I love it when my friends tell me exactly what I need to hear and I actually listen. Sometimes I ignore or resist their good advice, but now and then, it goes straight in.
This week a friend and I were talking about how change happens in life. At a time when things were shifting for her, a friend of hers said, “Well, you’ve gone over it mentally every way you can for months. Now all you have to do is give up.” She asked, “How will I know when I’ve given up?” Her friend said, “That’s when it will change.”
Though I’ve spent plenty of time resisting this truth, it’s still true. I also think we’re on God’s time, and we’re unlikely to give up ahead of the universal roll-out schedule. We still need to practice, though, so when the time comes, we’re ready to do it.
The spiritual journey is so odd when considered with the same lens we use to do the grocery shopping or complete tasks at work. We can’t rush it, we’re not in charge, but if we don’t participate, it doesn’t work. Participation mostly means practicing giving up.
I am of course not the first person to say this. Teachers in every wisdom tradition have been saying it for a long time. God’s will, non-action, falling into grace—it’s all the same thing: we’ll only find what we’re searching for when we give up thinking we’ll get there by ourselves. It also helps to realize we don’t even know where there is.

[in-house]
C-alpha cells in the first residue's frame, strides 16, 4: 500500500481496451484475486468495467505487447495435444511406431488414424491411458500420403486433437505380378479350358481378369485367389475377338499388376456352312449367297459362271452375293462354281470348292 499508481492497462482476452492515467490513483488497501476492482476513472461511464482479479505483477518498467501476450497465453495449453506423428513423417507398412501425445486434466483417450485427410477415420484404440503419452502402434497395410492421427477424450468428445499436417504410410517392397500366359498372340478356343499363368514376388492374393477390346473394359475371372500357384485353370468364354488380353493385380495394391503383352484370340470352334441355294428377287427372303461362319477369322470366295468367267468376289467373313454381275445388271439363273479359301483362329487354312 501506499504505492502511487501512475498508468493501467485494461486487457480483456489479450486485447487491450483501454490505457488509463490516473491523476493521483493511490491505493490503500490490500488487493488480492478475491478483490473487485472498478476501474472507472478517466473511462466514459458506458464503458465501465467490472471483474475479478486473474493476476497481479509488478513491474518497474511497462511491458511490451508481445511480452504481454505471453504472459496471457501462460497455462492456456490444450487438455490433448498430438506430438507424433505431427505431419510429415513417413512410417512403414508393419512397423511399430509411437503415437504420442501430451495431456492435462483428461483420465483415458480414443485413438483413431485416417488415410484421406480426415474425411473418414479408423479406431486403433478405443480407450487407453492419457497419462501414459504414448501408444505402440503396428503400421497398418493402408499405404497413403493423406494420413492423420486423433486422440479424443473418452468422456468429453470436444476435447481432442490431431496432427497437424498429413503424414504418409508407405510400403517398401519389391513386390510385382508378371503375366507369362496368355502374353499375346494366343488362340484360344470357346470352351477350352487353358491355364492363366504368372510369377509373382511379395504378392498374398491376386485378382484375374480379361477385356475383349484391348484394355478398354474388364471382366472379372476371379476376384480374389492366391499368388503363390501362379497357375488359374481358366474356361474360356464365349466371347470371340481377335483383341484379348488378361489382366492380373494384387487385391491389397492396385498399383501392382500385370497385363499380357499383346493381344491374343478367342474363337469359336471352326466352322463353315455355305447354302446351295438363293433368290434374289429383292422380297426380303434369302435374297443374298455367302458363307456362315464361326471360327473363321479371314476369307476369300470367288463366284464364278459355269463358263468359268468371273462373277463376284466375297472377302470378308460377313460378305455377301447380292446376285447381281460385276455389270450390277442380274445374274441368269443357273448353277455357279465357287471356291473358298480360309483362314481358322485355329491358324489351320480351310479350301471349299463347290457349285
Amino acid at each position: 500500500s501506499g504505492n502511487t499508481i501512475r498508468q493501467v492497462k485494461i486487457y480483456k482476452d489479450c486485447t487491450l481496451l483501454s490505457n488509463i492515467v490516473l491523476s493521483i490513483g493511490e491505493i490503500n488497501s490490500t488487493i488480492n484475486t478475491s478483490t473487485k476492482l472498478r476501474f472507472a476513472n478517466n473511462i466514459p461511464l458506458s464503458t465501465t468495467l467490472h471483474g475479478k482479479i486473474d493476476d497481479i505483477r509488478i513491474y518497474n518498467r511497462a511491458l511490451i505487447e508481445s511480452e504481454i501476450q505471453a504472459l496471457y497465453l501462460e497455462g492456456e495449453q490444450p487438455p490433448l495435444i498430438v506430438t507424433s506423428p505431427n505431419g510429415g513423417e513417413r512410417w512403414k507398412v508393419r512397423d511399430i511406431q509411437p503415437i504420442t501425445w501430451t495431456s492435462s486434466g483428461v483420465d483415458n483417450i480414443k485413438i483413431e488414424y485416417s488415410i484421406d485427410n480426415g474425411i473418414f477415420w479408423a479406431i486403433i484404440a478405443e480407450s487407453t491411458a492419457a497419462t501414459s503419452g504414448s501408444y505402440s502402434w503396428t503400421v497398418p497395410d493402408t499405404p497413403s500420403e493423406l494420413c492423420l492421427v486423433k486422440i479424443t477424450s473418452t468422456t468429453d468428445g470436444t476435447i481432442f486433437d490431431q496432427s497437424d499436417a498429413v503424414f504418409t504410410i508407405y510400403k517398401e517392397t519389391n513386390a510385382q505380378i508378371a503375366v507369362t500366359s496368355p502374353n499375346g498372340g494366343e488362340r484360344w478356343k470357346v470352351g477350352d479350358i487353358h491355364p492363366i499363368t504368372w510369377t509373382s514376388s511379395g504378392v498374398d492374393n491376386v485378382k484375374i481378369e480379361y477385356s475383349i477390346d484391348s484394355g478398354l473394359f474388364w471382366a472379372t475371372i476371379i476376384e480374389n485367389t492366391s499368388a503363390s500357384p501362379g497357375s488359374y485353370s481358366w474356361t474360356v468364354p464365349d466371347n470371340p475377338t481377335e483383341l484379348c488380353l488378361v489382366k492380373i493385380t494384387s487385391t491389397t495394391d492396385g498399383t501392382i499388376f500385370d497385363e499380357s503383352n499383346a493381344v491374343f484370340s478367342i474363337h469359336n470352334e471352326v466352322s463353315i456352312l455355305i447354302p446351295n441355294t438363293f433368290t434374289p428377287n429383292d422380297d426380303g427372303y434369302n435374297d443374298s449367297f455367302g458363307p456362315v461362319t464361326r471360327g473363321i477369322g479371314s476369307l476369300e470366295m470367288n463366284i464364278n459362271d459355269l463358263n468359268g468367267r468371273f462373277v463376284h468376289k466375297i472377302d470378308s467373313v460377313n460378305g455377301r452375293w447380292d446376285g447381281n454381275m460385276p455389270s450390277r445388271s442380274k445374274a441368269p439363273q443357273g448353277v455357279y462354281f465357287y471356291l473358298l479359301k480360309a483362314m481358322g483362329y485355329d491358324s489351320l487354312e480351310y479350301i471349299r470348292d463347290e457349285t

We need to strike out in some direction that we think is right— another strange twist—we just shouldn’t get too attached to the destination we’ve chosen. Julia Cameron describes this in her book The Artist’s Way. She says we go out looking for apples and end up with oranges, only to discover that’s what we wanted all along. But we never would have happened upon the oranges without leaving the house in search of apples.
None of this to say I’m particularly good at giving up. That’s why I write myself reminders like this; that’s why we practice.